scRNAseq: a package that contains gene counts data from a collection of public scRNAseq datasets.

ShortRead: a suite of tools that allow you to manipulate and assess the quality of FASTQ files.

SingleCellExperiment: a package for single-cell analysis that defines an S4 class (a lightweight container for genomics data) used for storing dimensionality reduction results or alternative single-cell analysis features such as spike-in transcripts or antibody tags.

scran: a collection of functions for single-cell analyses.

Accessing the Terra Bioconductor Image

To use Bioconductor in a Jupyter Notebook, you need to set the Application configuration in the workspace Jupyter Cloud Environment to the R/Bioconductor Docker image. Using this image preinstalls the R/Bioconductor software in your Jupyter app.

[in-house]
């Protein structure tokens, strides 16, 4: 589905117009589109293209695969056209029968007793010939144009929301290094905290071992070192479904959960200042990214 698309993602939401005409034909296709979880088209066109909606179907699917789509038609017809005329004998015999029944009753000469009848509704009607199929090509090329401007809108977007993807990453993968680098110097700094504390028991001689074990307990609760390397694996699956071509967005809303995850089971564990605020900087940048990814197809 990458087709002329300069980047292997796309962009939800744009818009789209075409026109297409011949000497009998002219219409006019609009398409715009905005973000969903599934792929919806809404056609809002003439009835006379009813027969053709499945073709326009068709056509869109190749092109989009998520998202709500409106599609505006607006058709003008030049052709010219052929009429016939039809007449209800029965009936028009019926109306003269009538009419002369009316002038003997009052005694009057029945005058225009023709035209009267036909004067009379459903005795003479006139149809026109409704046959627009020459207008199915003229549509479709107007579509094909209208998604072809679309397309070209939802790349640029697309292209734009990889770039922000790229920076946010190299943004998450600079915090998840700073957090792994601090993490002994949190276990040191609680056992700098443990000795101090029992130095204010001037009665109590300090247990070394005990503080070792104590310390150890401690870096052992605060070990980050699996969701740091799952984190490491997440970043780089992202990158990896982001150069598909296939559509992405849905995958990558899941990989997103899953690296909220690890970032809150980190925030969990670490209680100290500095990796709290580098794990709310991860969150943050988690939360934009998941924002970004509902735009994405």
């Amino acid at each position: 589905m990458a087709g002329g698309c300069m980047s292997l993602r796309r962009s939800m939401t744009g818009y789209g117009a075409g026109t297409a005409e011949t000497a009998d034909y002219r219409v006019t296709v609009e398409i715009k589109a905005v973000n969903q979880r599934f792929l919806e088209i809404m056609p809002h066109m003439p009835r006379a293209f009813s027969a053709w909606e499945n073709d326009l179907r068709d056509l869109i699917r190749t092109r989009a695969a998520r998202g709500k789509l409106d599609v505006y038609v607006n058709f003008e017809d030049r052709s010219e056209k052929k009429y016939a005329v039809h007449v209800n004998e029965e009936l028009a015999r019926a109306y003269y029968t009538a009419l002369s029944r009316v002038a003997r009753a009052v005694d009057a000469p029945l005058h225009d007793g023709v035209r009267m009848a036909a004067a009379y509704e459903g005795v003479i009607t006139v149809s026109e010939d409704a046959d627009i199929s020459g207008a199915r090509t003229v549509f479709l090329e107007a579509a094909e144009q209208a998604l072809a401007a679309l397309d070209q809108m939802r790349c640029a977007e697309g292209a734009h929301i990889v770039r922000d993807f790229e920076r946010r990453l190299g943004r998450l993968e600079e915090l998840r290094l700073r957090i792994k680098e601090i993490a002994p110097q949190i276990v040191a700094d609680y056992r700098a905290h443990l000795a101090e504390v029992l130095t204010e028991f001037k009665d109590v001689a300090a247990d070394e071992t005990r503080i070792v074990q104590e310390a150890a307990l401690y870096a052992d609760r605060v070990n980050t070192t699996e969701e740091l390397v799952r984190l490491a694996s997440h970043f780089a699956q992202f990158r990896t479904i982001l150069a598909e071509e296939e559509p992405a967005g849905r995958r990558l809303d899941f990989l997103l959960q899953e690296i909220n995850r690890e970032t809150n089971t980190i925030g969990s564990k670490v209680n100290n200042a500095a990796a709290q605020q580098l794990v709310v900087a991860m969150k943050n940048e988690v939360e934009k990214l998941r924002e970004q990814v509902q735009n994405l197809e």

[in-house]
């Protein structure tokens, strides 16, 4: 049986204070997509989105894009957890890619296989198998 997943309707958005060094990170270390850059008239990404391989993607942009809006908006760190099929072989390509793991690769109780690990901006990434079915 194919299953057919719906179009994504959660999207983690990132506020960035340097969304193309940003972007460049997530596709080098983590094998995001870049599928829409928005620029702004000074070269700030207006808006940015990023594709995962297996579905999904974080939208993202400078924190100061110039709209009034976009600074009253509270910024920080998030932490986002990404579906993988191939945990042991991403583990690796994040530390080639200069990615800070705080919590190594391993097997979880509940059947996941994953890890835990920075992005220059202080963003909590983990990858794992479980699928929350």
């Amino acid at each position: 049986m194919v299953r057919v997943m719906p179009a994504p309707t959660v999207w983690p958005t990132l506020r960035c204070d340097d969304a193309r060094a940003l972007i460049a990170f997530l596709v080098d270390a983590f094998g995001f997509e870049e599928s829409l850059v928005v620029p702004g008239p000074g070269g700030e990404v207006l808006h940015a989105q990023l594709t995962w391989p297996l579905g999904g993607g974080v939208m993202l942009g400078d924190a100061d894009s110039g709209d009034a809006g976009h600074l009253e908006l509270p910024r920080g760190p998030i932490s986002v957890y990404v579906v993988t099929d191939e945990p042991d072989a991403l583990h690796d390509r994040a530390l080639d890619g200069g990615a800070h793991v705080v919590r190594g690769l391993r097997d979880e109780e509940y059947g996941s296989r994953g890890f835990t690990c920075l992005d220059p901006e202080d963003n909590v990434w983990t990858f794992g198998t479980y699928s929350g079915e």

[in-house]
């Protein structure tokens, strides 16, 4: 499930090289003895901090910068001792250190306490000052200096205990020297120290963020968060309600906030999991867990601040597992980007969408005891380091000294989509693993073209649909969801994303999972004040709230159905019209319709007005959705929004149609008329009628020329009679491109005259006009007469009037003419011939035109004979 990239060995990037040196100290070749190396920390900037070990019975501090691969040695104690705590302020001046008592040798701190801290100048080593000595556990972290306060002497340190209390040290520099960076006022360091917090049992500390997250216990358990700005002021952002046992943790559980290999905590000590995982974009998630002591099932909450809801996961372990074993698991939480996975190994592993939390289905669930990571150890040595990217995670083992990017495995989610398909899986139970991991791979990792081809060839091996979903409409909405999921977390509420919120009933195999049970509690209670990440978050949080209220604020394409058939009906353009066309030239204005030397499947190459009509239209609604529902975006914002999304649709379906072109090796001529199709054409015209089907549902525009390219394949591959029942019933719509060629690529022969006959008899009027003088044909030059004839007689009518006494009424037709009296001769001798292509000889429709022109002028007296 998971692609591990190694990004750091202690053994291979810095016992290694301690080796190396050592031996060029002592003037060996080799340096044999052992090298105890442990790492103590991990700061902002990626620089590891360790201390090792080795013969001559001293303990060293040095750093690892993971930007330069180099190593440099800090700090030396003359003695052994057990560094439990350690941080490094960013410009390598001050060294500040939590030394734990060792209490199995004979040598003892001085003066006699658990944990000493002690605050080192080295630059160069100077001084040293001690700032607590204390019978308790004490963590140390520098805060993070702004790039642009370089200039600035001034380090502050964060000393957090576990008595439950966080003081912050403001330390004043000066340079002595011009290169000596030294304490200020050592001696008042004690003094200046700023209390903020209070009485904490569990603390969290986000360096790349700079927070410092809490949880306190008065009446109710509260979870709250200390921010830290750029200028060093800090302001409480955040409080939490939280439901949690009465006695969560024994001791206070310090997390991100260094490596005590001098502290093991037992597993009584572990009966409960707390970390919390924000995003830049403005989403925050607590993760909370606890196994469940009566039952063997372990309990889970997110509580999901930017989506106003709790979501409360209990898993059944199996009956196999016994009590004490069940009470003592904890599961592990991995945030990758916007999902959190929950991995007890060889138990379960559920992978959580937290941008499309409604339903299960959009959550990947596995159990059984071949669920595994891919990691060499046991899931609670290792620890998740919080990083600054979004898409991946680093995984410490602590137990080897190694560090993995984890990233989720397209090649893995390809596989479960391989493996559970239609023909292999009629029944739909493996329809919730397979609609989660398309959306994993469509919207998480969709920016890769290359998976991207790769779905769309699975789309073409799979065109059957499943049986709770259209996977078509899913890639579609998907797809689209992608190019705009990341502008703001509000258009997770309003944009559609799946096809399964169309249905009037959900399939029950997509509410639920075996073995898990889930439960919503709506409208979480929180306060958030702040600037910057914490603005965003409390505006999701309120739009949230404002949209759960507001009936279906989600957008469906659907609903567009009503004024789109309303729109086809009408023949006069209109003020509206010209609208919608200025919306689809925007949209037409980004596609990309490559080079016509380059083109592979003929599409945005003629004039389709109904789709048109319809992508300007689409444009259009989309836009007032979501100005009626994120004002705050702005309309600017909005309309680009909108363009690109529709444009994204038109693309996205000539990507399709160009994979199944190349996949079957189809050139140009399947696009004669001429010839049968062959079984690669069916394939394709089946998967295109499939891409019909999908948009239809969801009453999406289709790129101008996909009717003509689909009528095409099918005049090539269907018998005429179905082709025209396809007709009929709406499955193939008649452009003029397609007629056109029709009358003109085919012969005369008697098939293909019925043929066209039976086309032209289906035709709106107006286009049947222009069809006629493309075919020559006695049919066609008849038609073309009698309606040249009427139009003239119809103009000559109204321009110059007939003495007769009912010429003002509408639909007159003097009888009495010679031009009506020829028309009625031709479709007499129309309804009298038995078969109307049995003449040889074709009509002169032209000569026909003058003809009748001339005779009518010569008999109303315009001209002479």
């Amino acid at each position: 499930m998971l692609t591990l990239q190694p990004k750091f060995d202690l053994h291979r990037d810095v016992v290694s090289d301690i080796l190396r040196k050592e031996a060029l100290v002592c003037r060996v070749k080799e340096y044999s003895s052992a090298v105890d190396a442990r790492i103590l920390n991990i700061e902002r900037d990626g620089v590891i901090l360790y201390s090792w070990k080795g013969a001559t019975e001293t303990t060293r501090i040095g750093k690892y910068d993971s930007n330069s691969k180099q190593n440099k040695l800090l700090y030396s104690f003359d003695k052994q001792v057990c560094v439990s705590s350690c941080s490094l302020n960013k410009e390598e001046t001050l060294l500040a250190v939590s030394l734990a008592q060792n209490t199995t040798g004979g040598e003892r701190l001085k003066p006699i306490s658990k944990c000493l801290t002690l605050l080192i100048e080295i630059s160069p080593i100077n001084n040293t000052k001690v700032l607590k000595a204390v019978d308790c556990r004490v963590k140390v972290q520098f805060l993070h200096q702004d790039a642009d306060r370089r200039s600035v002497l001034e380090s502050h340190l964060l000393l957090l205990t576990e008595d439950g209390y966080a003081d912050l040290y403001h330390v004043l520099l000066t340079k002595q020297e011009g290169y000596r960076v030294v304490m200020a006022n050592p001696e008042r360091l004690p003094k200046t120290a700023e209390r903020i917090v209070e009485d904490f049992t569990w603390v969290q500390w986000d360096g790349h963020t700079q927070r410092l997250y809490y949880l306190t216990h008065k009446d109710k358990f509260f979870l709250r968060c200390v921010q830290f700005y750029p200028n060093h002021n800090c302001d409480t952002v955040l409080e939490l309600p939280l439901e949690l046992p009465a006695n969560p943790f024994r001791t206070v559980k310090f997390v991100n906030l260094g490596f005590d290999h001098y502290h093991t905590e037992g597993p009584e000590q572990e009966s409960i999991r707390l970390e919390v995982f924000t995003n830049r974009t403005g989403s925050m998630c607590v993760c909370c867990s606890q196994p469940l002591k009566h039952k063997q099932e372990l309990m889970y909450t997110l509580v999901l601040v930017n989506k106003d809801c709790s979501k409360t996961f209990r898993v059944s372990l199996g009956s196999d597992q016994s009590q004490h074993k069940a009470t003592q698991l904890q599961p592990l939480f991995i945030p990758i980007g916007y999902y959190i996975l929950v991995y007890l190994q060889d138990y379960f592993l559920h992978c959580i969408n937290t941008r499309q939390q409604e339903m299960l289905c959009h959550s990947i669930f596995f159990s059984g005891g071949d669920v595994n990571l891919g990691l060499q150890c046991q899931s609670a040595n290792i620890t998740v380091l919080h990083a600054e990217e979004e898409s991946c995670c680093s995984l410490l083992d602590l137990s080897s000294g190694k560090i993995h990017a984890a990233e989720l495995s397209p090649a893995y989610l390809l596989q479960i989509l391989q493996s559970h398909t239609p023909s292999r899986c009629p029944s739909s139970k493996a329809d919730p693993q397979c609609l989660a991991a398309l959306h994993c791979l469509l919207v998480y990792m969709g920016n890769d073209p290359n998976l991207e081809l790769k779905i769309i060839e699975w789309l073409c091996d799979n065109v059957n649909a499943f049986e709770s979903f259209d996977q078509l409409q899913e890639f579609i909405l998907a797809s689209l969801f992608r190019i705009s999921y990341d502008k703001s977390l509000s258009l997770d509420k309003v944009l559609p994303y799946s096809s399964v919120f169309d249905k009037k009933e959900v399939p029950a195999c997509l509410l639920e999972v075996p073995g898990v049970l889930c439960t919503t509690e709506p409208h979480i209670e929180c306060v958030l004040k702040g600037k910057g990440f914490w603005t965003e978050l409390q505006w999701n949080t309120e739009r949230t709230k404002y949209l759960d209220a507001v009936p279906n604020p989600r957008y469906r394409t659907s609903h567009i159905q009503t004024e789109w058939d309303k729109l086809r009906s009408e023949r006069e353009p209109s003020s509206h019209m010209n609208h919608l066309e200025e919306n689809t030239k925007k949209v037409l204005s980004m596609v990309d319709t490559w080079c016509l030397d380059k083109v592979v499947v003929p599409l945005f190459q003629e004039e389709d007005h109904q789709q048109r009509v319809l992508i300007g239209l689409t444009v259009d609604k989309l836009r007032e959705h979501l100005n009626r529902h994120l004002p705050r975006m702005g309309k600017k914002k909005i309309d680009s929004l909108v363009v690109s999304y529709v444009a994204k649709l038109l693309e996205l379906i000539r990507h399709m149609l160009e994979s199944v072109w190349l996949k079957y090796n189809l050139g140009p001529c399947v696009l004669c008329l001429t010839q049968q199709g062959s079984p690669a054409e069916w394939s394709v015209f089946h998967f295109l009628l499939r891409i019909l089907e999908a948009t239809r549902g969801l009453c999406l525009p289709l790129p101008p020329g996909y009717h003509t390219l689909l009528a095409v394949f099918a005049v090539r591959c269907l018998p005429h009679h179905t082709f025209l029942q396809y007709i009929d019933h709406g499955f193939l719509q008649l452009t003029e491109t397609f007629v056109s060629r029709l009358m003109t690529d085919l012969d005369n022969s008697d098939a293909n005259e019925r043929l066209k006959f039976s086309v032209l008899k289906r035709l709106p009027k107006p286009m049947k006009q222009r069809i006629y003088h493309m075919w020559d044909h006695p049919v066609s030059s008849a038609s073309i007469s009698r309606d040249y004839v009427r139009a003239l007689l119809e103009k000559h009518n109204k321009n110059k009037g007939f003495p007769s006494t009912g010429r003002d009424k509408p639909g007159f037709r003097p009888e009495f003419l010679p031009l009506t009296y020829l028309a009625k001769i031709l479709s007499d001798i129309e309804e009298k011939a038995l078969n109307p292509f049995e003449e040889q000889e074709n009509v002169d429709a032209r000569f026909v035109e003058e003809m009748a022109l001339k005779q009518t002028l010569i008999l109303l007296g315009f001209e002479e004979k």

If you're interested in looking inside the Docker file (or building your own custom Docker file), you can read more details in this README in the Terra-Docker GitHub repository.

  • To install the Bioconductor environment, click on the Cloud Environment widget in the top right of your workspace screen, select the Bioconductor image from the Cloud Environment drop-down menu, and click “create” (or “replace”).

    BaseDockersTerra.gif

    After setting your Cloud Environment, launch your R Jupyter Notebook or create a new one using the instructions in Starting and customizing your Jupyter app.

    Once you’ve launched the notebook (when you can enter Edit Mode), you can run a quick confidence check by accessing the R help page of a Bioconductor function using the “?” syntax as shown below.

    Screen_Shot_2019-12-17_at_11.55.00_PM.png

    You can also try loading a package you expect to be available, such as 'GenomicAlignments'.